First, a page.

Just over half of the Bay's restricted driver licence applicants are passing the test, compared to a success rate of 81 per cent last year. The change comes as a result of a tougher test, introduced by the New Zealand Transport Agency (NZTA) in February this year.
The test to gain a restricted licence, which allows people to drive alone, was made more difficult as part of a plan to improve the safety of young drivers in New Zealand.
National figures released by the NZTA suggest the strategy is working, with younger drivers achieving higher pass rates than their more experienced counterparts. Sixteen-year-olds had the highest pass rate of 61 per cent, with those in the 70-74 age group generating a pass rate of 18 per cent. There were steadily declining levels of success as the ages got higher.
Katikati driving instructor Vin Allen was not surprised by the better performance of younger drivers .
"I think with the amount of traffic that's on the roads these days and the high-performance cars, everything seems to be more congested and happening faster.
"You've got to be more alert these days and kids, so long as they're trained properly, they'll pick it up quickly but the older people don't adapt to the modern ways so quickly."
Older drivers have often developed bad habits which were difficult to break, Mr Allen said.
"Before the [tougher test], people would have the attitude that Dad will train the teenager for three or four months and before they sit their restricted [test] send them to the instructor for two or three lessons. Now that's by the by because they've picked up so many bad habits, so it's so important to learn good habits from the beginning."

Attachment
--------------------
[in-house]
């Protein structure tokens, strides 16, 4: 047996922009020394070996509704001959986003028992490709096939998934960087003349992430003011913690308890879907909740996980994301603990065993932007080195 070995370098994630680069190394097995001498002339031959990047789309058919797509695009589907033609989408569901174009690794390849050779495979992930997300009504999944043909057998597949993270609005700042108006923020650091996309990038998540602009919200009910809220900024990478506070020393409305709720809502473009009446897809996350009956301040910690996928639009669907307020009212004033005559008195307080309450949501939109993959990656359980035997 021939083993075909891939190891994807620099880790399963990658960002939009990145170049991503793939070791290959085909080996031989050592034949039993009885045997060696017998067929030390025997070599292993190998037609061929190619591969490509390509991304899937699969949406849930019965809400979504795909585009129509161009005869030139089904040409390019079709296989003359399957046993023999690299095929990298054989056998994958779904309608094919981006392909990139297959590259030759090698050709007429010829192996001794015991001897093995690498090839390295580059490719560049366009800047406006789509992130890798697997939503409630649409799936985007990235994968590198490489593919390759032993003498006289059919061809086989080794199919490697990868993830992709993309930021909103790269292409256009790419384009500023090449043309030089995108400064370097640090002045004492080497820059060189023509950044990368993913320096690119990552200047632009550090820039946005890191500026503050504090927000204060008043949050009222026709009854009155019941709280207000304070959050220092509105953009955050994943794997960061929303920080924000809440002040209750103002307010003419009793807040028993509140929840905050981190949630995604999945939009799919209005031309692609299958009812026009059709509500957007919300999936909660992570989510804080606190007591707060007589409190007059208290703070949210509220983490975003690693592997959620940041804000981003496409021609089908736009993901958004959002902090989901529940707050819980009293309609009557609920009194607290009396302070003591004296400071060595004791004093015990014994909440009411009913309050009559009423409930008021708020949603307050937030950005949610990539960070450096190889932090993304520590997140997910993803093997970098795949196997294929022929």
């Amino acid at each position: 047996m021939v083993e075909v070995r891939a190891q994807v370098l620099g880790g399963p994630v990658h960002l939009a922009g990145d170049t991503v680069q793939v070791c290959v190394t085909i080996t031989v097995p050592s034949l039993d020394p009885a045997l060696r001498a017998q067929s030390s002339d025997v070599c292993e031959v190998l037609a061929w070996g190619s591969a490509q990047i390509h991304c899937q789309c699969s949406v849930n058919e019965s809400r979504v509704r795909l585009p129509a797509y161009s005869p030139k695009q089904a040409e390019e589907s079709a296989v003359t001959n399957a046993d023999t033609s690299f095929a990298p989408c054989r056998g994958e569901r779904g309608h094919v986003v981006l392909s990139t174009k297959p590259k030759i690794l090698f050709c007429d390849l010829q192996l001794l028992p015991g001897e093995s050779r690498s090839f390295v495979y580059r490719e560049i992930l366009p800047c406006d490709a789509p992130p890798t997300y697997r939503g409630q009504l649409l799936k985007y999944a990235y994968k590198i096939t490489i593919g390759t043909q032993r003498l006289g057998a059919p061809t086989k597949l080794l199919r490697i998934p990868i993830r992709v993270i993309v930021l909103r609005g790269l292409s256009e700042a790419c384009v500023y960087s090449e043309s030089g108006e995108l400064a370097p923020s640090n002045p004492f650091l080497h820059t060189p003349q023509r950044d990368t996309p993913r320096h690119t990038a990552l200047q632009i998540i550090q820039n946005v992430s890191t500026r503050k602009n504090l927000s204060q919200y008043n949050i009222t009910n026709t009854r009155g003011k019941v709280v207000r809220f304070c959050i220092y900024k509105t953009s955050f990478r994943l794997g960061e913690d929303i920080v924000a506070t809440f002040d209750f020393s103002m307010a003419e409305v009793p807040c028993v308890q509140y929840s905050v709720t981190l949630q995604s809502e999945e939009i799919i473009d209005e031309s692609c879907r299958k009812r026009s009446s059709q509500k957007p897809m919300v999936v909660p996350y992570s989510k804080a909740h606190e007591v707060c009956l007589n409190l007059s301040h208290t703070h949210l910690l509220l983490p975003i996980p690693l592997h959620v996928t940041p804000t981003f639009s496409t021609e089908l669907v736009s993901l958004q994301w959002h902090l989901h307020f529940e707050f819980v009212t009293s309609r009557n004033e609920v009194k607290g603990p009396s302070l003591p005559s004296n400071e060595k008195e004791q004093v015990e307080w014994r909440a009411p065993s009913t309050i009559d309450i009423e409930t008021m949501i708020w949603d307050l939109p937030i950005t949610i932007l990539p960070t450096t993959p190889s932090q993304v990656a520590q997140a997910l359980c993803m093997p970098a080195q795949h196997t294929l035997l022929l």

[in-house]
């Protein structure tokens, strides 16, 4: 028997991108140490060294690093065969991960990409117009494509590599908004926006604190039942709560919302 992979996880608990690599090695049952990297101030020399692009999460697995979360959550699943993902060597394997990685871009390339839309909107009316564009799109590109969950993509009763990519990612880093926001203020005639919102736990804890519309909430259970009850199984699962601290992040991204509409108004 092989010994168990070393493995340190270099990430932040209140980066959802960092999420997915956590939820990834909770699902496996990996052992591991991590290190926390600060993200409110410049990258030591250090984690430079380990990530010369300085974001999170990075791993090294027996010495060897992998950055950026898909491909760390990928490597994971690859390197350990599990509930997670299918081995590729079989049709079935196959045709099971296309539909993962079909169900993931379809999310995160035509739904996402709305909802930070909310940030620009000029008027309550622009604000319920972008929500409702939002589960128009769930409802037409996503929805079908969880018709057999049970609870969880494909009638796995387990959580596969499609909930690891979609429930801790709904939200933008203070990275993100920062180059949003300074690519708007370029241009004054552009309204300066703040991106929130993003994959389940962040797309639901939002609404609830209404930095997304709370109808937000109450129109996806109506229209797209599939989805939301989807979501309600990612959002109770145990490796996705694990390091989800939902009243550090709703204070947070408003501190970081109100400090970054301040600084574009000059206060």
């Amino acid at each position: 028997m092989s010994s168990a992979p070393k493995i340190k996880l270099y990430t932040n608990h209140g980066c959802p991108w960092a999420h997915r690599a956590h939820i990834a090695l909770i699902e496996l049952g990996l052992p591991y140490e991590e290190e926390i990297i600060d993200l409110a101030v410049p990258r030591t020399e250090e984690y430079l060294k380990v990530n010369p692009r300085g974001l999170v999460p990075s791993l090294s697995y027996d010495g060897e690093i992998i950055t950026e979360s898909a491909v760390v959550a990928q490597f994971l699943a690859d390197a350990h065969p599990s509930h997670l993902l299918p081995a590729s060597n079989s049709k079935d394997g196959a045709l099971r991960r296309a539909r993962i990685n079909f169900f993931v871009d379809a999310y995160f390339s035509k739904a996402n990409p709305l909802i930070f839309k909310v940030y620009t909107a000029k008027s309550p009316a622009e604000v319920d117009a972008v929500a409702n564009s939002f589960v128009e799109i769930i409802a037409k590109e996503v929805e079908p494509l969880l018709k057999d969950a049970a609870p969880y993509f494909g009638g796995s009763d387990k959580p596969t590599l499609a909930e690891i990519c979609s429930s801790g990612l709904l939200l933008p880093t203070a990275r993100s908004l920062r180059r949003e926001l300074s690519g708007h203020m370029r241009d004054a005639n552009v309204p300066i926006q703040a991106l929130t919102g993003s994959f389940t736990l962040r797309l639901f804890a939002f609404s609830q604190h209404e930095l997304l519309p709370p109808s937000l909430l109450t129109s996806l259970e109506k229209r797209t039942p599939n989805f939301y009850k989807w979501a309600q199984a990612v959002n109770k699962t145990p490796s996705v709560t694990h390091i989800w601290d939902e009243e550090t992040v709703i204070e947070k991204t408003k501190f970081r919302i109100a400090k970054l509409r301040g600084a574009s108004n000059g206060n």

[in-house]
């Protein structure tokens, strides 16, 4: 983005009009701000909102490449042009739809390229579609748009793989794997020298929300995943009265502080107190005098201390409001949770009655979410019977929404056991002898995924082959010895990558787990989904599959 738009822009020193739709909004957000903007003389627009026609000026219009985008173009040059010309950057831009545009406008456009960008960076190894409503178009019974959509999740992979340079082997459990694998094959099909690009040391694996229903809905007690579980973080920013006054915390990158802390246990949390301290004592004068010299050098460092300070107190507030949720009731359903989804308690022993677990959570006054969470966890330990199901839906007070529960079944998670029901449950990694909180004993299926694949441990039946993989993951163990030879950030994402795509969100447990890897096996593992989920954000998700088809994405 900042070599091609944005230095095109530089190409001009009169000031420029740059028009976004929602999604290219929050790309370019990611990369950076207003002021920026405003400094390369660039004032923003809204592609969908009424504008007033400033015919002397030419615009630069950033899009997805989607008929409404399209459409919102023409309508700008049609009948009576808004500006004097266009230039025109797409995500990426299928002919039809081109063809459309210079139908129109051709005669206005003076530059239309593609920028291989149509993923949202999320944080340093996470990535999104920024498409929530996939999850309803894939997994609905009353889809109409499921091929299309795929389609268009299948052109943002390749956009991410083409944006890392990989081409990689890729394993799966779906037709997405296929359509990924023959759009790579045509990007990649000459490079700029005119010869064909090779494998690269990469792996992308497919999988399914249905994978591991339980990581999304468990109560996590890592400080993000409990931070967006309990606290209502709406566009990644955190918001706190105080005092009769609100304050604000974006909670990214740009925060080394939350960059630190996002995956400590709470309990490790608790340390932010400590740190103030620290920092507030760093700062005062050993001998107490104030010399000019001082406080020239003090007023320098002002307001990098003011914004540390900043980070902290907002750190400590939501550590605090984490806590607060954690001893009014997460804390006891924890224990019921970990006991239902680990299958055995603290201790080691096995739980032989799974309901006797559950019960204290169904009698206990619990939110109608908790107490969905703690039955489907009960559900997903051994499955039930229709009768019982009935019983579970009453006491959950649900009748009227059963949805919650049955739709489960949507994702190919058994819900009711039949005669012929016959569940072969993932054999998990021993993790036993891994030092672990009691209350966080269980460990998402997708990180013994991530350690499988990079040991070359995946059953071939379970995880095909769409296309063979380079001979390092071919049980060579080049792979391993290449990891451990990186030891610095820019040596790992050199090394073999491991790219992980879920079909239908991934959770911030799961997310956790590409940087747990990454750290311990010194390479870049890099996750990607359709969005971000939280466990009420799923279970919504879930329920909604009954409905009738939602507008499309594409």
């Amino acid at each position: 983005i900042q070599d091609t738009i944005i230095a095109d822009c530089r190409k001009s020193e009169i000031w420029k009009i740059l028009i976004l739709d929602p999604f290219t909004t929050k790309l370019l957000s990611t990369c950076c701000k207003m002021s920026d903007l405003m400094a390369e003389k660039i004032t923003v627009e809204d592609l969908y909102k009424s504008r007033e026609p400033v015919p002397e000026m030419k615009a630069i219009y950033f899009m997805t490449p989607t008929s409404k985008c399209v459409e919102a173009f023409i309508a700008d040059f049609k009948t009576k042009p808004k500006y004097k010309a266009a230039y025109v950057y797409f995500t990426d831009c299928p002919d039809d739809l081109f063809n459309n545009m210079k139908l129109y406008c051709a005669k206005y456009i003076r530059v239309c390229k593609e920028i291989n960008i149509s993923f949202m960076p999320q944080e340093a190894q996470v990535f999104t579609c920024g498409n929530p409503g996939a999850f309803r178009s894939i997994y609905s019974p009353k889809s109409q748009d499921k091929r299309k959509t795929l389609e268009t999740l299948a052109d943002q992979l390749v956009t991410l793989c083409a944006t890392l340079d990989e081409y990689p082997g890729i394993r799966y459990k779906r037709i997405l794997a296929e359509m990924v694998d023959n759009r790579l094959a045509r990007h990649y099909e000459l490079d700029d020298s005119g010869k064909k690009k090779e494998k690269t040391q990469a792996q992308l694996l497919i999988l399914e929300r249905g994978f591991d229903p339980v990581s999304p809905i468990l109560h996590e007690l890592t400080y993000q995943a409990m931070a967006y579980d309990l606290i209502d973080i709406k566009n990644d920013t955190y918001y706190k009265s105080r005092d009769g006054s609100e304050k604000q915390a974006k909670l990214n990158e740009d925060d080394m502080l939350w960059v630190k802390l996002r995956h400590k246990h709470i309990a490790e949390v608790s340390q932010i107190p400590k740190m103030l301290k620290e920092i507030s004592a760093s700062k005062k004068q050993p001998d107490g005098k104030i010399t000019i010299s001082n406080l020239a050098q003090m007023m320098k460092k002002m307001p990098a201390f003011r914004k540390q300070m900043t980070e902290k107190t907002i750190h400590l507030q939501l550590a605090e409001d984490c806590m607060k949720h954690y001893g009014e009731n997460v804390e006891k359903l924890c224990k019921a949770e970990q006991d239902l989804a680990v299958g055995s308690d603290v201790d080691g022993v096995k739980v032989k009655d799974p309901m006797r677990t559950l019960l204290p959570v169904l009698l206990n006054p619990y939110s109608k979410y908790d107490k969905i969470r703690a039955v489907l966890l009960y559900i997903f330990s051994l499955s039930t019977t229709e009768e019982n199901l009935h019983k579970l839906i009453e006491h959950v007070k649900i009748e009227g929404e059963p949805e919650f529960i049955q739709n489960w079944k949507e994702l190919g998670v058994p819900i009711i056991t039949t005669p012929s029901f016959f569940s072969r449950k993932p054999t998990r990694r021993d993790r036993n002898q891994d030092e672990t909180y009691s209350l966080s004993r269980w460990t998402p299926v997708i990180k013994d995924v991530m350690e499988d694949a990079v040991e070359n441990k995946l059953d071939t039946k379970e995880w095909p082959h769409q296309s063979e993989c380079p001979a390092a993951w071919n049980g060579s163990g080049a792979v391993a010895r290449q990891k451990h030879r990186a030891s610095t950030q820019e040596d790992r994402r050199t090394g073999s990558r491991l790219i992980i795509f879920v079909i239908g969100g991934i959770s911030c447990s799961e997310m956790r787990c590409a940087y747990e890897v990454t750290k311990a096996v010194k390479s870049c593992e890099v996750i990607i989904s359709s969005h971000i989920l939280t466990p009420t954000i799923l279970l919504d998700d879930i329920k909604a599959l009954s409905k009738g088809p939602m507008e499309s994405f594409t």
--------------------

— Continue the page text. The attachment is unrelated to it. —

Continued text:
The NZTA recommends applicants clock up 120 hours of supervised driving practice before sitting the new restricted test.
The 120 hours should be focused training time, with the supervisor checking the driver's skills against a checklist, Mr Allen said. While applicants in the Bay of Plenty achieved a pass rate of 54 per cent between May and July this year, the total pass rate for the wider Waikato/Bay of Plenty region was 45 per cent since the new test began in February.
This compares to a low of 31 per cent in Northland, and a high of 54 per cent in Nelson/Marlborough/Tasman.
All of the South Island regions had higher pass rates than the North Island regions.
Nationwide, male drivers had a slightly higher pass rate (44 per cent) than females (42 per cent).
Road crashes are the single biggest killer of teenagers in New Zealand, and New Zealand's teen crash rates are among the worst in the developed world, says NZTA spokesman Stephen Town.
"That's a situation no one should accept, and New Zealanders are looking for decisive action to reduce this needless waste of young life and young potential. Raising the standard of driving required to gain a licence with harder tests is an essential part of the solution."